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France’s interior minister signed an order on Monday paving the way for the possible release of a man convicted of assassinating former Iranian Prime Minister Shahpour Bakhtiar.

A Paris court is set to rule Tuesday on Ali Vakili Rad’s release from prison where he has been serving a life sentence since 1994 for the strangling and stabbing death of Bakhtiar, then 76. Judges already have said they favor a conditional release as long as an expulsion order comes through.

Interior Minister Brice Hortefeux signed the expulsion order Monday, a source in the ministry said on condition of anonymity because he was not authorized to discuss the case.

The order came just one day after Clotilde Reiss, a young French academic, who had battled charges of spying in Iran for more than 10 months, returned to France. French authorities have denied a link between the two cases.

Over the weekend, Iranian authorities commuted Reiss’s 10-year jail term to a fine of 3 billion rials ($300,000). Once her lawyer paid, she was freed and allowed to return home.

The Reiss case had poisoned relations between France and Iran, already tense over France’s tough stand on Iran’s nuclear program.

A special French terrorism court convicted Vakili Rad and his aide, Souroush Katibeh, of assassinating Bakhtiar. Vakili Rad was sentenced to life in prison with the possibility of seeking conditional freedom.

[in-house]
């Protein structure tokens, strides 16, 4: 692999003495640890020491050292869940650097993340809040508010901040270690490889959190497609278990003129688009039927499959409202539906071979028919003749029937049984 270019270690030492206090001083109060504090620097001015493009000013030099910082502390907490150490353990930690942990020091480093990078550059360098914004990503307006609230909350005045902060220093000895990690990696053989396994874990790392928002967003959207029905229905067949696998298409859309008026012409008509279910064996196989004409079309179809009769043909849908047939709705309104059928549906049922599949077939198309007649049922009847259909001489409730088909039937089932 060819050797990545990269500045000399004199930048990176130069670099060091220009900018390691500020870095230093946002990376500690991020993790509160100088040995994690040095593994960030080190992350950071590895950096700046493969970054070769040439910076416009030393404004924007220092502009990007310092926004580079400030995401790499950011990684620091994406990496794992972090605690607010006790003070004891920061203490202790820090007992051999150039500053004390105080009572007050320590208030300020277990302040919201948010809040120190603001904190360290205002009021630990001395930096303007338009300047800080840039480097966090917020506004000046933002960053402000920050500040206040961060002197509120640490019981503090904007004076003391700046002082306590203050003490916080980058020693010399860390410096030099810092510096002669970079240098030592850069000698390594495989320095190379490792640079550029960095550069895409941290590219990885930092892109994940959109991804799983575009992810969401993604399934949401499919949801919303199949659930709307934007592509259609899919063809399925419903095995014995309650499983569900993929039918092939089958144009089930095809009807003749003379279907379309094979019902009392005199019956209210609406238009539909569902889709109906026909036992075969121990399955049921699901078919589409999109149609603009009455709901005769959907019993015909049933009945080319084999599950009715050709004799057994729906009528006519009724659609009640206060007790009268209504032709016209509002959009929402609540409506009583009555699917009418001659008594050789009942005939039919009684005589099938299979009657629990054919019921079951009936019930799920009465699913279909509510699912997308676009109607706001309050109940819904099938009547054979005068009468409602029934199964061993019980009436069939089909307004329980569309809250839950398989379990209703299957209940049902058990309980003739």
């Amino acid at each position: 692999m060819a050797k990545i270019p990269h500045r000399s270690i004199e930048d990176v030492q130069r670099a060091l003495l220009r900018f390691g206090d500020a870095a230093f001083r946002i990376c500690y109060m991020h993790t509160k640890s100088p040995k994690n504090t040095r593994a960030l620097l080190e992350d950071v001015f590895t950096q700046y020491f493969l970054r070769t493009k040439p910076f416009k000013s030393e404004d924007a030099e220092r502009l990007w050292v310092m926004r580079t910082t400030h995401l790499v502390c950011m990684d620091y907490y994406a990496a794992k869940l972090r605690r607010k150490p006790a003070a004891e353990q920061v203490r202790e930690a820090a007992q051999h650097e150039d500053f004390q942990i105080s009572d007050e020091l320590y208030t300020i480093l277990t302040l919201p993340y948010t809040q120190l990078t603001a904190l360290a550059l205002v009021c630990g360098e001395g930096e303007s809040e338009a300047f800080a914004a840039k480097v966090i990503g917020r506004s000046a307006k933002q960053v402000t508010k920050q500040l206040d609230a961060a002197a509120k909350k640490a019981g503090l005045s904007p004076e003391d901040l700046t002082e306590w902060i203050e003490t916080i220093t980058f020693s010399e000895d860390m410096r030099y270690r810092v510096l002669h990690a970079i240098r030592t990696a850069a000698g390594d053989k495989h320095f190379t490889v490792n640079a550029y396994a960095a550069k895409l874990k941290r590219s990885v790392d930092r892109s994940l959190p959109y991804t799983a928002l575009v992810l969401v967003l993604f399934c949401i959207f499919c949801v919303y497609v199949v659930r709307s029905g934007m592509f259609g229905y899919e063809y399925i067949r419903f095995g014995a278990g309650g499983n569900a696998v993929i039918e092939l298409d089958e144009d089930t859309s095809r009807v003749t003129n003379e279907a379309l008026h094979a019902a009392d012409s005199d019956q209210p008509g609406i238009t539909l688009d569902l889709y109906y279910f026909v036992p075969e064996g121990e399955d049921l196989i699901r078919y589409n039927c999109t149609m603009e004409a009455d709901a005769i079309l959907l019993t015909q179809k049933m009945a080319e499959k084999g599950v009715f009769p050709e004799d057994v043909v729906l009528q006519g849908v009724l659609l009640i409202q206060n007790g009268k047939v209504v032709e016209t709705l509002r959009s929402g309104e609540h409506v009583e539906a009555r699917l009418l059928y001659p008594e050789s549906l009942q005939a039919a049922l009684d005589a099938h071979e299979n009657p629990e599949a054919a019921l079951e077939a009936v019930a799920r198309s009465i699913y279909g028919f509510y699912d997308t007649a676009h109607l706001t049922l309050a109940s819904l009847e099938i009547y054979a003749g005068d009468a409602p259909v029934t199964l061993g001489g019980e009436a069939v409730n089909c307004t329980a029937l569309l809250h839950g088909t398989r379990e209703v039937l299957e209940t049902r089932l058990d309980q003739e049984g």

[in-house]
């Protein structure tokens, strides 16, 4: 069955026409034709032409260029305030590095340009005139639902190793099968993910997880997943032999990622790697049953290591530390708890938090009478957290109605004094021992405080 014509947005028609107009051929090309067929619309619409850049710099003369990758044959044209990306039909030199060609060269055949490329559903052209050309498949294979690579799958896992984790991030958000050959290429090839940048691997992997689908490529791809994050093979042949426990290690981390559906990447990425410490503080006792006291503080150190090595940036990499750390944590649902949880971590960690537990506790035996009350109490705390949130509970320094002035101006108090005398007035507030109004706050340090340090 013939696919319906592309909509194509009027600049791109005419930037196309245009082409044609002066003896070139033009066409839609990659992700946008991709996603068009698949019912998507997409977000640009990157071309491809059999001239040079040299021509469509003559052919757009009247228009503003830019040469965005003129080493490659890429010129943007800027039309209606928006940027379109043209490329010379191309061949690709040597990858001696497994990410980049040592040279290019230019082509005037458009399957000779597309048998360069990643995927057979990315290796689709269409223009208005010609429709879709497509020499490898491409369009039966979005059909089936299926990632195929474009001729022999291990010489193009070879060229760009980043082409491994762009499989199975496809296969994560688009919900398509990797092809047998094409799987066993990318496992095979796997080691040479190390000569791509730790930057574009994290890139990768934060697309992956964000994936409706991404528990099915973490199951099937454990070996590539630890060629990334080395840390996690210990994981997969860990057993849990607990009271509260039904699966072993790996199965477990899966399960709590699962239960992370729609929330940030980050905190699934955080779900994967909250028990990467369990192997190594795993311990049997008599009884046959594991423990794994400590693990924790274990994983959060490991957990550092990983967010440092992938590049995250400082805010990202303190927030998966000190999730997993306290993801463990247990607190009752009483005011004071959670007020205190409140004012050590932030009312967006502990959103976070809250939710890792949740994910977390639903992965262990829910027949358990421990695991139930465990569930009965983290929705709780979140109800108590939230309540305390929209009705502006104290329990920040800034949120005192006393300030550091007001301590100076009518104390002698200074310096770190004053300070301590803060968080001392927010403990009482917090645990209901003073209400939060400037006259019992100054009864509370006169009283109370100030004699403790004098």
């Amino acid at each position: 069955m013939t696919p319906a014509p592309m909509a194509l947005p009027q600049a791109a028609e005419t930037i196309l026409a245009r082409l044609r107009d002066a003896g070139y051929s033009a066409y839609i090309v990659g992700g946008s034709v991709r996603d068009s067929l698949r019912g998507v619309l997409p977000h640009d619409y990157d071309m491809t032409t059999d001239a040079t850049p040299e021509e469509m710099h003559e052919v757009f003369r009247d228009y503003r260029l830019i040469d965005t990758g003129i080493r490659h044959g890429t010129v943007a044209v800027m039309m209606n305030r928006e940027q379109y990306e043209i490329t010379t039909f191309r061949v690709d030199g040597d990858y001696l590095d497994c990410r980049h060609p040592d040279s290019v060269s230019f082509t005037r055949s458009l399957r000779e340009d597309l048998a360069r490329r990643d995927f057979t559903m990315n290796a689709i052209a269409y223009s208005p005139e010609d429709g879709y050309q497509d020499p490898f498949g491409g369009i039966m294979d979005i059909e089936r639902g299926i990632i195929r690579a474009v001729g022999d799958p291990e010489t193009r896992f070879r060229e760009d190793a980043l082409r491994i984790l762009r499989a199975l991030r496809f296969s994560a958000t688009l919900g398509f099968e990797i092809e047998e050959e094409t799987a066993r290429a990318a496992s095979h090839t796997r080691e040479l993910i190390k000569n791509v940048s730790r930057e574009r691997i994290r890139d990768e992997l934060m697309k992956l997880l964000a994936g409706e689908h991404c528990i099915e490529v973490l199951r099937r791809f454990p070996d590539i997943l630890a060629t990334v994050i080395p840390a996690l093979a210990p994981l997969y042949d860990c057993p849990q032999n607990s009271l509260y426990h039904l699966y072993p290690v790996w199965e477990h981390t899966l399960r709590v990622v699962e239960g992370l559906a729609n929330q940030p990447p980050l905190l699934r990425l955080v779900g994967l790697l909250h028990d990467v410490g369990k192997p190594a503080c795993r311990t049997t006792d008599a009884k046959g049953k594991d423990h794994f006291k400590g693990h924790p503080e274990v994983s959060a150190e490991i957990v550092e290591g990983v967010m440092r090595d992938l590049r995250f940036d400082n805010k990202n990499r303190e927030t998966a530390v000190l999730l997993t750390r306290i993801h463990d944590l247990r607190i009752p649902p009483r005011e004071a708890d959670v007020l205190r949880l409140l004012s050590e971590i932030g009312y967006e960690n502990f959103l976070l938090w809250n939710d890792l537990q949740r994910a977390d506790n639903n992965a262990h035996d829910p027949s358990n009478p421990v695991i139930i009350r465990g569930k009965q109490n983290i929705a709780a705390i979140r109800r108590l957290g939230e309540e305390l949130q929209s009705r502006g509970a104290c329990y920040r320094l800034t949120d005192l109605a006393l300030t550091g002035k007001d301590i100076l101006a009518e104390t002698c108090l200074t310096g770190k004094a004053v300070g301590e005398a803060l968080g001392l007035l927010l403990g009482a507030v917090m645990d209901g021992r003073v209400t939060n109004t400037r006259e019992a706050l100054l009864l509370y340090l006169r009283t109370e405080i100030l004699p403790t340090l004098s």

The killings occurred at Bakhtiar’s home in the western Paris suburb of Suresnes. Two other Iranians were convicted for logistical roles in the killings, and two other alleged killers were never caught. Prosecutors contended the assassination was a plot by Iran’s clerical regime.

Bakhtiar was the last prime minister under Shah Mohammed Reza Pahlavi, who was toppled in the 1979 Islamic revolution.

Hezbollah connection

Hours after the assassination of Shahpour Bakhtiar on August 7, 1991 , a British hostage who was held by Hezbollah was released in Lebanon but a French hostage was taken. John McCarthy was Britain’s longest-held hostage in Lebanon, having spent over five years in captivity until his release on August 8, 1991.

sfgate

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